Plumbing Inspectors inspect plumbing work to ensure compliance with relevant standards and regulations.

Specialisations: Drainage Inspector, Gas Plumbing Inspector, Sanitary Plumbing and Water Supply Inspector.

An extensive trade background in plumbing is generally needed to work as a Plumbing Inspector.

Tasks

  • Inspects work and materials for compliance with specifications, regulations and standards.

All Architectural, Building & Surveying Technicians

  • $1,838 Weekly Pay
  • Stable Future Growth
  • Lower unemployment Unemployment

Plumbing Inspectors

  • 340 workers Employment Size
  • High skill Skill level rating
  • 93% Full-Time Full-Time Share
  • 40 hours Average full-time
  • 53 years Average age
  • 4% female Gender Share

The number of people working as Plumbing Inspectors (in their main job) stayed about the same over 5 years:
from 340 in 2011 to 340 in 2016.

  • Size: This is a very small occupation.
  • Location: Plumbing Inspectors work in many parts of Australia. Queensland has a large share of workers.
  • Industries: Most work in Public Administration and Safety; Construction; and Electricity, Gas, Water and Waste Services.
  • Full-time: Most work full-time (93%, much higher than the average of 66%).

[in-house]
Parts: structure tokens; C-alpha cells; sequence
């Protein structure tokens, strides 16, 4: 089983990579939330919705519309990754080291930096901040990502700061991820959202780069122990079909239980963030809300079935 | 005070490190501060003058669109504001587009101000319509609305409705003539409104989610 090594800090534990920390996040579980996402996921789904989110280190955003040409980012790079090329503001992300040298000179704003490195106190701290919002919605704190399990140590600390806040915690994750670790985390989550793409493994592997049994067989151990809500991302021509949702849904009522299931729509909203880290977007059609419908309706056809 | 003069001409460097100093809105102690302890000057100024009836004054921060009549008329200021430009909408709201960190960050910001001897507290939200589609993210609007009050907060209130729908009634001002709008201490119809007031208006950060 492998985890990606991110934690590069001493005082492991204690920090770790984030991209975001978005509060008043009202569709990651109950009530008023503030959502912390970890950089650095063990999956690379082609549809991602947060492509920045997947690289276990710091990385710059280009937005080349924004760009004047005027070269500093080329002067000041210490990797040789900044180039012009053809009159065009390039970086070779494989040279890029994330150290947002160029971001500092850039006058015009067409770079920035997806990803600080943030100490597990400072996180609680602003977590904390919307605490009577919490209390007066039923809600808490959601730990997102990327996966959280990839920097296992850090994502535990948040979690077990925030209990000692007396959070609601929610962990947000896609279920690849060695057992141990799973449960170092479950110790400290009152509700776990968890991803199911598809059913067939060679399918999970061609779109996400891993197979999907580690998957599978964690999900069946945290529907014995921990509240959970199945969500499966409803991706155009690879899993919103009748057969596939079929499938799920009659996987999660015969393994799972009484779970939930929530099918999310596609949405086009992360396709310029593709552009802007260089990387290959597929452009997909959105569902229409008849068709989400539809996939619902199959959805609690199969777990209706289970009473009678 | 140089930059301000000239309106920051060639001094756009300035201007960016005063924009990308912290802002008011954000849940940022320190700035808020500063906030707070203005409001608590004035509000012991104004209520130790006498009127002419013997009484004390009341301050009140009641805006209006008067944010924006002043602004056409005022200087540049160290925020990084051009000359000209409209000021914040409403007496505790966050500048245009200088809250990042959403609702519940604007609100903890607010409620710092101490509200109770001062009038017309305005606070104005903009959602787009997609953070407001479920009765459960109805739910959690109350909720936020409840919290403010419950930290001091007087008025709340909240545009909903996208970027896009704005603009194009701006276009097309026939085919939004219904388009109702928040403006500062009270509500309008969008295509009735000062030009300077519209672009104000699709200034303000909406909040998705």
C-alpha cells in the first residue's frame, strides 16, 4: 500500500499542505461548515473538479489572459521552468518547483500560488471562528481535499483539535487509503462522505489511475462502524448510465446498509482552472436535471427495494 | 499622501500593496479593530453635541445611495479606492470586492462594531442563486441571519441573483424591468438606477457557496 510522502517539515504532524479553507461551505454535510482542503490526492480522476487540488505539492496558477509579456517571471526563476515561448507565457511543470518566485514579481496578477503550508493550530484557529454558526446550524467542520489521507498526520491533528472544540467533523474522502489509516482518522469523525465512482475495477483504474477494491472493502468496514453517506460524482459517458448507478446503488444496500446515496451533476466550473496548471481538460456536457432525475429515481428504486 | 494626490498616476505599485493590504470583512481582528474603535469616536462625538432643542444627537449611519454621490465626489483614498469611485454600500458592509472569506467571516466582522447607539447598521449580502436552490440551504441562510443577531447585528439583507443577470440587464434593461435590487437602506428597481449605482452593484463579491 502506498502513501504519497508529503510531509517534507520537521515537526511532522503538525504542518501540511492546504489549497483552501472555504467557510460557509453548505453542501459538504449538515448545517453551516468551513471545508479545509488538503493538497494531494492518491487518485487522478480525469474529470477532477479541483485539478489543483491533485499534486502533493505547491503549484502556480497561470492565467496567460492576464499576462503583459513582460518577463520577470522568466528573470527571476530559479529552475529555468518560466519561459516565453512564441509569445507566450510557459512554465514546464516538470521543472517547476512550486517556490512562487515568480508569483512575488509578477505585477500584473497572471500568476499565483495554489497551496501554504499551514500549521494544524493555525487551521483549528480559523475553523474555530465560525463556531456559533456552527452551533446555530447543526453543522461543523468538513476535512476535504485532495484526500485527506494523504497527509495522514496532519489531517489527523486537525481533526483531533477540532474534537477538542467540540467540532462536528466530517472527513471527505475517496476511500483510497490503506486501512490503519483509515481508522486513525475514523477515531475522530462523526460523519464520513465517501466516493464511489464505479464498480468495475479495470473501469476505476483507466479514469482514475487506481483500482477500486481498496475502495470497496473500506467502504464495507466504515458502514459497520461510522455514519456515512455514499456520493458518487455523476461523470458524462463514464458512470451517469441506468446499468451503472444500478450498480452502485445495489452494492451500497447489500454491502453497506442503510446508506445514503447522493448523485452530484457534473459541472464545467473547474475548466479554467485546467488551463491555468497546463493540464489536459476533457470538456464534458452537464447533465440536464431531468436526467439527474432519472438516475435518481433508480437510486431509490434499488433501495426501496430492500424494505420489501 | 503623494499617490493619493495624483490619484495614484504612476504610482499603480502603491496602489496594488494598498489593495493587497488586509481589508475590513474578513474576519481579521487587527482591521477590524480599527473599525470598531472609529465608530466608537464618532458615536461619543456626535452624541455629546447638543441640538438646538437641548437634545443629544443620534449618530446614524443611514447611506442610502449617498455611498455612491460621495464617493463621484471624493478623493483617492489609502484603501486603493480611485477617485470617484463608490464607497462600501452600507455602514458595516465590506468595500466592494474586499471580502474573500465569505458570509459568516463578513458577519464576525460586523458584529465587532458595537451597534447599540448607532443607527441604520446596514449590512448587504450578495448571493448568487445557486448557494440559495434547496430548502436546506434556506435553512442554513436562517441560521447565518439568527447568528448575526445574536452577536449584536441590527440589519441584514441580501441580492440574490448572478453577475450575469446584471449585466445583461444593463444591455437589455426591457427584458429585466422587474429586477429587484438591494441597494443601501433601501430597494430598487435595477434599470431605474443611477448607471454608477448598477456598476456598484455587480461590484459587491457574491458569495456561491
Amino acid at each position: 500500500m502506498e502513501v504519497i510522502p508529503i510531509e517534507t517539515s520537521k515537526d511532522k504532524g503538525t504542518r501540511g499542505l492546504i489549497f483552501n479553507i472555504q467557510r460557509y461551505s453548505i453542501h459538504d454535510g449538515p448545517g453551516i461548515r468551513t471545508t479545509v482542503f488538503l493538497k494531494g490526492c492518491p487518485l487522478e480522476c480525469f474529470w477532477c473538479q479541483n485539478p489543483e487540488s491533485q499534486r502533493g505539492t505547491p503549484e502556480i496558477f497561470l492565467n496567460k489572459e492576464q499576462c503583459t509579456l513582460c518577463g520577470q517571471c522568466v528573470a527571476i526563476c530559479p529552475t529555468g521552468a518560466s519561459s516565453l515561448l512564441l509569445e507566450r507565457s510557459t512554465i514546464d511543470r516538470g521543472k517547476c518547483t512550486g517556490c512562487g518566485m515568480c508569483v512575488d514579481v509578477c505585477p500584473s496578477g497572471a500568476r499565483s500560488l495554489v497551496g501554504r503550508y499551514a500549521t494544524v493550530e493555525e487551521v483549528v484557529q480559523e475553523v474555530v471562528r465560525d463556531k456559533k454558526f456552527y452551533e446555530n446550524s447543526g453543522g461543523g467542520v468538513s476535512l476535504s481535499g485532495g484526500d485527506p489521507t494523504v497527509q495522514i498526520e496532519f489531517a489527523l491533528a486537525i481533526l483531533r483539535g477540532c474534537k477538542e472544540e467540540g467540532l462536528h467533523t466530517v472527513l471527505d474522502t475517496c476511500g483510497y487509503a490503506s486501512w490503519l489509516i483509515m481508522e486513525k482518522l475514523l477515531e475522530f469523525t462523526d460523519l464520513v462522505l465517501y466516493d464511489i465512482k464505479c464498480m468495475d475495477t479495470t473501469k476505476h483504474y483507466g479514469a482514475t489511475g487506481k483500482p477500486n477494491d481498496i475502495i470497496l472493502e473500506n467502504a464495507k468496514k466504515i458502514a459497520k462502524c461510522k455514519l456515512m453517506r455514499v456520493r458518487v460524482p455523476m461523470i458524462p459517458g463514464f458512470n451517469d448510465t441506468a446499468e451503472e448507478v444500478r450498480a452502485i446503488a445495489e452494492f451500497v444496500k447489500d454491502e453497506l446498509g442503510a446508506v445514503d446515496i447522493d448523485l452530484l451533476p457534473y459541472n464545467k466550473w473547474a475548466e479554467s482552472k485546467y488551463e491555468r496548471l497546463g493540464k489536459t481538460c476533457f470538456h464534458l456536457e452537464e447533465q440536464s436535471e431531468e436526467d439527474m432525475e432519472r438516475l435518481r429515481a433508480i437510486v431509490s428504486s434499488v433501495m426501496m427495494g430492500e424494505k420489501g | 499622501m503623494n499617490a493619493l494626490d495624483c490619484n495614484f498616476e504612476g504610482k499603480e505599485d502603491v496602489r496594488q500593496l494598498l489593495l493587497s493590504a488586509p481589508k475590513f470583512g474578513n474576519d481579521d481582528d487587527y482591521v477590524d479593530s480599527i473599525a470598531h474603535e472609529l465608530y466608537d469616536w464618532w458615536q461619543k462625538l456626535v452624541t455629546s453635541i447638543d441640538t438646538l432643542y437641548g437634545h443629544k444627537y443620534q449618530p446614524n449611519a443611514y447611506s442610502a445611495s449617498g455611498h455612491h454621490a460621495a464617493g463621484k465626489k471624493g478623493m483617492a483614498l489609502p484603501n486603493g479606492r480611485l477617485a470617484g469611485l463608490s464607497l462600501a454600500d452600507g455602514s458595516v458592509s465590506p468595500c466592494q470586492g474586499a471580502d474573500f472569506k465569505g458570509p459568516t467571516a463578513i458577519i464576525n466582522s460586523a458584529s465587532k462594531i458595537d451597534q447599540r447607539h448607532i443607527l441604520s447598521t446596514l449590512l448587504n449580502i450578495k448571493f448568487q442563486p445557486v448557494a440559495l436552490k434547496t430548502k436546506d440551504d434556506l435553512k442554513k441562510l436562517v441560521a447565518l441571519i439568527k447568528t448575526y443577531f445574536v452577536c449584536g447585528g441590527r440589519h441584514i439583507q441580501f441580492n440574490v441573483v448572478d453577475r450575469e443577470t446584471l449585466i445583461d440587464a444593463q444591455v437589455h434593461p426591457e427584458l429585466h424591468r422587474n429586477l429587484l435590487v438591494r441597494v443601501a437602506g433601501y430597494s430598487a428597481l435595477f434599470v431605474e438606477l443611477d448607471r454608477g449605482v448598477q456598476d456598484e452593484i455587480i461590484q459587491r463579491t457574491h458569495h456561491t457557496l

• Hours: Full-time workers spend around 40 hours per week at work (compared to the average of 44 hours).
  • Age: The average age is 53 years (compared to the average of 40 years). Many workers are 45 years or older (74%).
  • Gender: 4% of workers are female (compared to the average of 48%).

Employment Outlook

Number of Workers

No data is available for the selected graph for this Occupation.

Weekly Earnings

Weekly Earnings (Before Tax)

No data is available for the selected graph for this Occupation.

Main Industries

Main Employing Industries (% Share)

Source: Based on ABS Census 2016, Customised Report. Industries are based on the Australian and New Zealand Standard Industrial Classification (ANZSIC 06).
Main Employing IndustriesIndustry (% share)
Public Administration and Safety74.0
Construction14.7
Electricity, Gas, Water and Waste Services5.5
Professional, Scientific and Technical Services3.7
Other Industries2.1

States and Territories

  • NSW

  • VIC

  • QLD

  • SA

  • TAS

  • NT

  • ACT

Employment by State and Territory (% Share)

Source: Based on ABS Census 2016, Customised Report. Share of workers across Australian States and Territories, in this job compared to the all jobs average.
StatePlumbing InspectorsAll Jobs Average
NSW14.231.6
VIC15.825.6
QLD57.320.0
SA2.77.0
WA4.510.8
TAS1.82.0
NT0.91.0
ACT2.71.9

Age Profile

Age Profile (% Share)

Source: Based on ABS Census 2016, Customised Report. Age profile of workers in this job compared to the all jobs average.
Age BracketPlumbing InspectorsAll Jobs AverageAll Jobs Average
15-190.8-5.05.0
20-241.7-9.39.3
25-349.1-22.922.9
35-4414.7-22.022.0
45-5432.0-21.621.6
55-5919.5-9.09.0
60-6415.3-6.06.0
65 and Over6.8-4.24.2

Education Level

Highest Level of Education (% Share)

Source: ABS Census 2016, Customised Report. Highest qualification completed by workers in this job (in any field of study). Qualifications needed by new workers might be different from the qualifications of workers already in the job.
Type of QualificationPlumbing InspectorsAll Jobs AverageAll Jobs Average